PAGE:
Another $4.65 million in federal American Rescue Plan (ARP) funds were allocated on November 16 by the Saint Paul City Council. The funds are intended to assist small businesses, support new public art projects and help homeowners make energy-efficiency improvements.

The city has a total of $166.6 million in ARP funds to spend by December 31, 2026. So far, it has allocated $123 million and spent $44 million of that.

Small business assistance

In this latest round, the council allocated $2.5 million to the city’s Locally Owned Cooperative Assistance Loan (LOCAL) program. LOCAL uses a shared ownership or cooperative model to help small businesses, according to Muneer Karcher-Ramos, director of the city’s Office of Financial Empowerment, which administers the program in partnership with the Department of Planning and Economic Development.

The plan is to use $2.175 million of the allocation for loans and the rest for technical assistance, all of it in support of community-owned commercial real estate, employee-owned business startups and businesses that are expanding through employee ownership.

Filling vacant storefronts

One focus of the funds is to occupy vacant and abandoned storefronts. Helping small businesses avoid displacement and own their own properties has long been a goal of the City Council. However, council members have pushed for more specifics.

Council member Rebecca Noecker asked if the program could give preference to areas where businesses face potential displacement.

Council president Amy Brendmoen questioned how businesses would be selected for the LOCAL funds. Neighborhoods without community development corporations may be at a disadvantage, she said.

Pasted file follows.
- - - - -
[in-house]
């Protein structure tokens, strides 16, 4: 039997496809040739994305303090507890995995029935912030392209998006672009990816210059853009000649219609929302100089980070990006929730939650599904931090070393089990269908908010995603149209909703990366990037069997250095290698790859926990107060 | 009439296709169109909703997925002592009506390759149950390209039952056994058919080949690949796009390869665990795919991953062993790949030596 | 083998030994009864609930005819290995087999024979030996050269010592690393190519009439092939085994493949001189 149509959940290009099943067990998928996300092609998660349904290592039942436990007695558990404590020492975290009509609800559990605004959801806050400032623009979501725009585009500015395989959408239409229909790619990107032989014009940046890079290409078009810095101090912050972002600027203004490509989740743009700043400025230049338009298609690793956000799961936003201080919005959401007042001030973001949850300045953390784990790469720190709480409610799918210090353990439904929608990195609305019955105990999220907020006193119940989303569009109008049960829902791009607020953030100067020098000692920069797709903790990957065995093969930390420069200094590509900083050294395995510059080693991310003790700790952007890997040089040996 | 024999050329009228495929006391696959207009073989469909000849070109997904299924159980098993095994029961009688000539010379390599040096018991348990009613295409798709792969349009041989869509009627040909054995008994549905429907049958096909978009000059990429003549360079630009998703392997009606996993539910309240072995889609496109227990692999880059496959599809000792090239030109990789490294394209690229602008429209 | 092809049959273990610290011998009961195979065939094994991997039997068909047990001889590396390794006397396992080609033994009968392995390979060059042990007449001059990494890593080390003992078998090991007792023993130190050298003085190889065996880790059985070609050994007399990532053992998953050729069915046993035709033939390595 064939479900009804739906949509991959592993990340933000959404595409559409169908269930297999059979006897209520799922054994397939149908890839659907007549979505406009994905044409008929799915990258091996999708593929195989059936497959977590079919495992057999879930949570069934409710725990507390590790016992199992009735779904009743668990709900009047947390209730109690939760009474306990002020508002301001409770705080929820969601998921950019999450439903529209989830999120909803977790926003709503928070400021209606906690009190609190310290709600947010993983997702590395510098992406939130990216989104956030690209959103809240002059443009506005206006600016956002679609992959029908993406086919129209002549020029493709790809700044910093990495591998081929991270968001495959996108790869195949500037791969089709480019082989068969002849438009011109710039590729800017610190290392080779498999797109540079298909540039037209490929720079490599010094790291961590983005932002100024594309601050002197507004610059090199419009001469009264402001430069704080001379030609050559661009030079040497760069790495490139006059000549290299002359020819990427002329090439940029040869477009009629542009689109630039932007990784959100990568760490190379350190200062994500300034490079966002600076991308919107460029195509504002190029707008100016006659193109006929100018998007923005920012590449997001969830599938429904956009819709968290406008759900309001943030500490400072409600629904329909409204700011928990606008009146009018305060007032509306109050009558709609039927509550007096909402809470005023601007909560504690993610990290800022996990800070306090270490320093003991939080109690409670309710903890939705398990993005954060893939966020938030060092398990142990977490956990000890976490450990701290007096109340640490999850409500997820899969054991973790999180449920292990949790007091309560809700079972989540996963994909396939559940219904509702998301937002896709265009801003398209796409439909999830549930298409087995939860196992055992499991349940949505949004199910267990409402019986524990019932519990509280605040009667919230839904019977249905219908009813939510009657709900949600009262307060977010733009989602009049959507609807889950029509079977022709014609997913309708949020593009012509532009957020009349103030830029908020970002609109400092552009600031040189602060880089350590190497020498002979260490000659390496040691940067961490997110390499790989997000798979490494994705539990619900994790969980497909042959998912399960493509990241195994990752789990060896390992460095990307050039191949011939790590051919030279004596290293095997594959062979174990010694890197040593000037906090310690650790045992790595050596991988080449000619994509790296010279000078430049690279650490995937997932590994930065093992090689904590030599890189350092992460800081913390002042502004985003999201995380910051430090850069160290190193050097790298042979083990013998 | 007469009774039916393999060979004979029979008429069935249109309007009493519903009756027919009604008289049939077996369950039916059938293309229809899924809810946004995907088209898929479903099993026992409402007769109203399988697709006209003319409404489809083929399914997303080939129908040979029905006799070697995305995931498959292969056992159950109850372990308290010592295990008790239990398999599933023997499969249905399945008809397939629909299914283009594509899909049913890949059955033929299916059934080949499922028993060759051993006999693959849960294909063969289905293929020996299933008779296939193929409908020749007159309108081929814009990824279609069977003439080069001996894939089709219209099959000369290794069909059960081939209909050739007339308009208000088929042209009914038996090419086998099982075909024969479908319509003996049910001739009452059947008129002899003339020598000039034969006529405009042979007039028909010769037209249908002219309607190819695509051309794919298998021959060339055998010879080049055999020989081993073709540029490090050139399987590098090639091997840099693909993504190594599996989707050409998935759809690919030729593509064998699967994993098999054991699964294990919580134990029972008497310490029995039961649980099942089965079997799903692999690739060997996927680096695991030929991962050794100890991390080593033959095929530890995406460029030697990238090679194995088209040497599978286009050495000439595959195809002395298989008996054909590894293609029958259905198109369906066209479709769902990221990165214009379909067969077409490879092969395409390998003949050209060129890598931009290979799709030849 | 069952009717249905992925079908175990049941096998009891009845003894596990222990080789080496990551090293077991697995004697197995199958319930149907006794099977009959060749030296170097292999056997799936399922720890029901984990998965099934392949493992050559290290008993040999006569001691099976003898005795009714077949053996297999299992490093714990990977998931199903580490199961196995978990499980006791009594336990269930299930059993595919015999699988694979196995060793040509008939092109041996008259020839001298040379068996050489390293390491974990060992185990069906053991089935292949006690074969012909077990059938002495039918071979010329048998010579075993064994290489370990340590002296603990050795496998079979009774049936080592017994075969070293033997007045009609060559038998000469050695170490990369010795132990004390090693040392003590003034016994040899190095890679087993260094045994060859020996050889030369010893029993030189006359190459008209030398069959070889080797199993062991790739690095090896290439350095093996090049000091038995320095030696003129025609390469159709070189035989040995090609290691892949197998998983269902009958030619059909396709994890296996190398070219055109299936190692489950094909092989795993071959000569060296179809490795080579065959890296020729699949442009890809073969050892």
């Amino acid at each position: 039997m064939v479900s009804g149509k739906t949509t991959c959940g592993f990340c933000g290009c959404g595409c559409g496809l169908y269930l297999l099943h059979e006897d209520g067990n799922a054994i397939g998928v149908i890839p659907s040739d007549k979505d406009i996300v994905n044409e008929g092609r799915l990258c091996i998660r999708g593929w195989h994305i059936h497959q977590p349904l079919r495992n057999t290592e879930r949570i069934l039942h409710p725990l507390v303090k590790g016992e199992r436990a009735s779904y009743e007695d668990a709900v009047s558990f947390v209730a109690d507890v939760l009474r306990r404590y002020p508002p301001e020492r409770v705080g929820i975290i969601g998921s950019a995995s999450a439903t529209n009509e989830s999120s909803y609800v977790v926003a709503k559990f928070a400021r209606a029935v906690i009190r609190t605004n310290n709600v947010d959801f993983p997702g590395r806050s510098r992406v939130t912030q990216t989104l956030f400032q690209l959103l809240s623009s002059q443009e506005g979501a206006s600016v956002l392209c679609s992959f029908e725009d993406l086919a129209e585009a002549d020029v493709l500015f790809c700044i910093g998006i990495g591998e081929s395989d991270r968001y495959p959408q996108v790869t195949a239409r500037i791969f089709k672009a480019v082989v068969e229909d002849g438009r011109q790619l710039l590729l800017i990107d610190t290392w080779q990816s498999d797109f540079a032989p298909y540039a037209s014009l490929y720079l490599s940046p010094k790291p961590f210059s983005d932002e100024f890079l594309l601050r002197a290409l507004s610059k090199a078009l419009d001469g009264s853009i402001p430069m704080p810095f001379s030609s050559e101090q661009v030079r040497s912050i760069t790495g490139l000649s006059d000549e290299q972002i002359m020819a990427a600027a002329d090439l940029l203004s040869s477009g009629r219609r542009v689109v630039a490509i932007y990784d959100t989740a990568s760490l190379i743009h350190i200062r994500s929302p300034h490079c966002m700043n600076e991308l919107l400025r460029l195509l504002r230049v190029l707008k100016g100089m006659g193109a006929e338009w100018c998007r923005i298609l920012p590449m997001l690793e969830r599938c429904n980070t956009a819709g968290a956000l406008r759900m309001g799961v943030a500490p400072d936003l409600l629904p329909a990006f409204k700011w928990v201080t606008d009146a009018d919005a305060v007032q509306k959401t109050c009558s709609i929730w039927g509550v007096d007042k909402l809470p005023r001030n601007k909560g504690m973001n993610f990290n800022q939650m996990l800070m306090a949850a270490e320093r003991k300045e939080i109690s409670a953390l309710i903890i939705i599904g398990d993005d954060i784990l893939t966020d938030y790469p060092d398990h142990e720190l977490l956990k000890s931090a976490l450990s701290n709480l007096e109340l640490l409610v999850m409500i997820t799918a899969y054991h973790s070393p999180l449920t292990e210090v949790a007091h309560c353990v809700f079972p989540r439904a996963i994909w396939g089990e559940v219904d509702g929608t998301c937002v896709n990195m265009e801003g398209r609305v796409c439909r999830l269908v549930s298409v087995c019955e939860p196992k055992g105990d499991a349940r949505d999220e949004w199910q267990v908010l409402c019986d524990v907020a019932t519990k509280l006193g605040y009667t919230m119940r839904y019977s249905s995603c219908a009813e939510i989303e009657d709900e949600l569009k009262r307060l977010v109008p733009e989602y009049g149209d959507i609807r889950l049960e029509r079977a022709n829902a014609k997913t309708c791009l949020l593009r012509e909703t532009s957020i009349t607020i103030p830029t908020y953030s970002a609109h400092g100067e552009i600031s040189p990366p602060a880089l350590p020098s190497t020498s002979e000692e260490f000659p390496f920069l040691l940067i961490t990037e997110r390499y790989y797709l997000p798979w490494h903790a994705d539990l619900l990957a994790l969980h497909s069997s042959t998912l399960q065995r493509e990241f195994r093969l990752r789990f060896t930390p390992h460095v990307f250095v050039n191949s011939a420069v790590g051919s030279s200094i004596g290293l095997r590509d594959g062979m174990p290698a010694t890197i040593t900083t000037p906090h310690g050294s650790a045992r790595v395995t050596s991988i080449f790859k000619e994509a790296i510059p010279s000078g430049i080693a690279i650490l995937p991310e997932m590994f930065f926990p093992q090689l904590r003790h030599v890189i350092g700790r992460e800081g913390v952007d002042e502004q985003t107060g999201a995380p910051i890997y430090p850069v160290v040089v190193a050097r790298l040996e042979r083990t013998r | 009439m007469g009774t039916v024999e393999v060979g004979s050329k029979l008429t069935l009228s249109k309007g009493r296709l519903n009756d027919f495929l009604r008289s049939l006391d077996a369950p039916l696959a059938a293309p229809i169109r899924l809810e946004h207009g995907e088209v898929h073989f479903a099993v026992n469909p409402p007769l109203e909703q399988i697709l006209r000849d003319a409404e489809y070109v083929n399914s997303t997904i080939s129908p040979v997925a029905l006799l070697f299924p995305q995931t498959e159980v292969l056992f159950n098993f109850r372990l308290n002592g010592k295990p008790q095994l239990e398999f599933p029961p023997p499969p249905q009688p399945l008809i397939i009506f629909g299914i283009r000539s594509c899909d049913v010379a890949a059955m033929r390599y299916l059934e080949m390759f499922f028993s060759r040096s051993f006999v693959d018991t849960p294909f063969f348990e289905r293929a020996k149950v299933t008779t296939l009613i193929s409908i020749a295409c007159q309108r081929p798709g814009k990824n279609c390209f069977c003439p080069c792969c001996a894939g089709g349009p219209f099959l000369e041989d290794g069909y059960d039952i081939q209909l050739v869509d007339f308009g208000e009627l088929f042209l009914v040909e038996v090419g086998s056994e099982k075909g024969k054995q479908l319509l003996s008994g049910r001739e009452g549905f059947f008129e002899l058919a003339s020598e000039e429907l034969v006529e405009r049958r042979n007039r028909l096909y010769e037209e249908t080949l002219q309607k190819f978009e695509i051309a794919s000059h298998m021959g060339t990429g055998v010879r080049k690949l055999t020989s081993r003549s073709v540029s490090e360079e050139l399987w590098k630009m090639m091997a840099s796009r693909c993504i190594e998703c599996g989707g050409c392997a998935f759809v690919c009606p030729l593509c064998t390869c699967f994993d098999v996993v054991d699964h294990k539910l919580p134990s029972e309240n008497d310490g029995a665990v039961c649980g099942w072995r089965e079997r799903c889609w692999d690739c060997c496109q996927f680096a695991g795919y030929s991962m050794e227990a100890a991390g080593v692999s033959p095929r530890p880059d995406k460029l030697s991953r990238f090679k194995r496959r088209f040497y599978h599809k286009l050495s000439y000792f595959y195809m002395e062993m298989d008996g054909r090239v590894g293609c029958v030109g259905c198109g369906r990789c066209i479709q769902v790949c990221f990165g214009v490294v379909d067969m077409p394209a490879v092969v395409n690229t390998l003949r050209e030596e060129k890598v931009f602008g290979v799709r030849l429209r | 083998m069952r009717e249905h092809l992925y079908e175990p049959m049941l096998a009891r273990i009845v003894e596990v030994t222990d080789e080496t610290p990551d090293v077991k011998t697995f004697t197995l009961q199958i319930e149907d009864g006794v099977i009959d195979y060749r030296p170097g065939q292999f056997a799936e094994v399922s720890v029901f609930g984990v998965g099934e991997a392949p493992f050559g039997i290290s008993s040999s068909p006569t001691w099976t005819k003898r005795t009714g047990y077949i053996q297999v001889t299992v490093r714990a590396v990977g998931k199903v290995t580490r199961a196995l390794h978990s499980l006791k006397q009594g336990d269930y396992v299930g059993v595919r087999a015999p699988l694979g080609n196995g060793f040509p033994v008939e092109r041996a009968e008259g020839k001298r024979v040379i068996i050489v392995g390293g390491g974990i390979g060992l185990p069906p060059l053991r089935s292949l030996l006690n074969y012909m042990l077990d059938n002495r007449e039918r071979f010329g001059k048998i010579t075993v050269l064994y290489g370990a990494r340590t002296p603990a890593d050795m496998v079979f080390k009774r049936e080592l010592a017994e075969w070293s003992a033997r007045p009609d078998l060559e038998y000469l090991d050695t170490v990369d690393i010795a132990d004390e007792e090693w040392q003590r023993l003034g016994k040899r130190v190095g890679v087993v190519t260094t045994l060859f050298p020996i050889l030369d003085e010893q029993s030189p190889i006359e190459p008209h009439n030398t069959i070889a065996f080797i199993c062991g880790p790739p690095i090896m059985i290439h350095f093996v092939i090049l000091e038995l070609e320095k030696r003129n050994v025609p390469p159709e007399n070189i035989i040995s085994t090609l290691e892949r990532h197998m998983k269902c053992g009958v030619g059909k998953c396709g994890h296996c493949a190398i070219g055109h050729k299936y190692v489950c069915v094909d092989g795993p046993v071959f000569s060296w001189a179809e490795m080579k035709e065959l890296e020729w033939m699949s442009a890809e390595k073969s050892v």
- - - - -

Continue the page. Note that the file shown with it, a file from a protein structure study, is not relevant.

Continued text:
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Council member Mitra Jalali cited the high number of commercial landlords in her ward who live outside of it. She expressed optimism that the LOCAL program could help them as well.

$1 million for public art

The City Council allocated $1 million to the Creative Economy Project to pay artists to create both large and small art installations in the city’s commercial corridors and culturally designated areas. Those areas include parts of Highland Park, Summit-University, Frogtown, Hamline-Midway, the East Side, West Side and North End.

$1 million for home energy projects

Another $1 million was allocated to Healthy Homes Saint Paul to help low-income homeowners make the necessary home improvements to qualify for home weatherization and energy-efficiency programs. Mold or moisture issues, bad wiring, vermiculite insulation and other problems must be addressed before a home may take part in these programs, according to Kurt Schultz, program coordinator. Single-family homes, duplexes, triplexes and fourplexes are all eligible for the assistance.

More help for small businesses

The Sewer Availability Charges (SAC) program, administered by the city’s Department of Safety and Inspections (DSI), will draw on a $150,000 allocation to help small businesses pay a portion of their Metropolitan Council SAC fees. Businesses pay the one-time fee when they open or expand and increase capacity. The fees are charged when restaurants add outdoor dining, which many have as a result of the COVID-19 pandemic. DSI director Angie Wiese estimated that about 60 businesses can be helped through the allocation.

— Jane McClure

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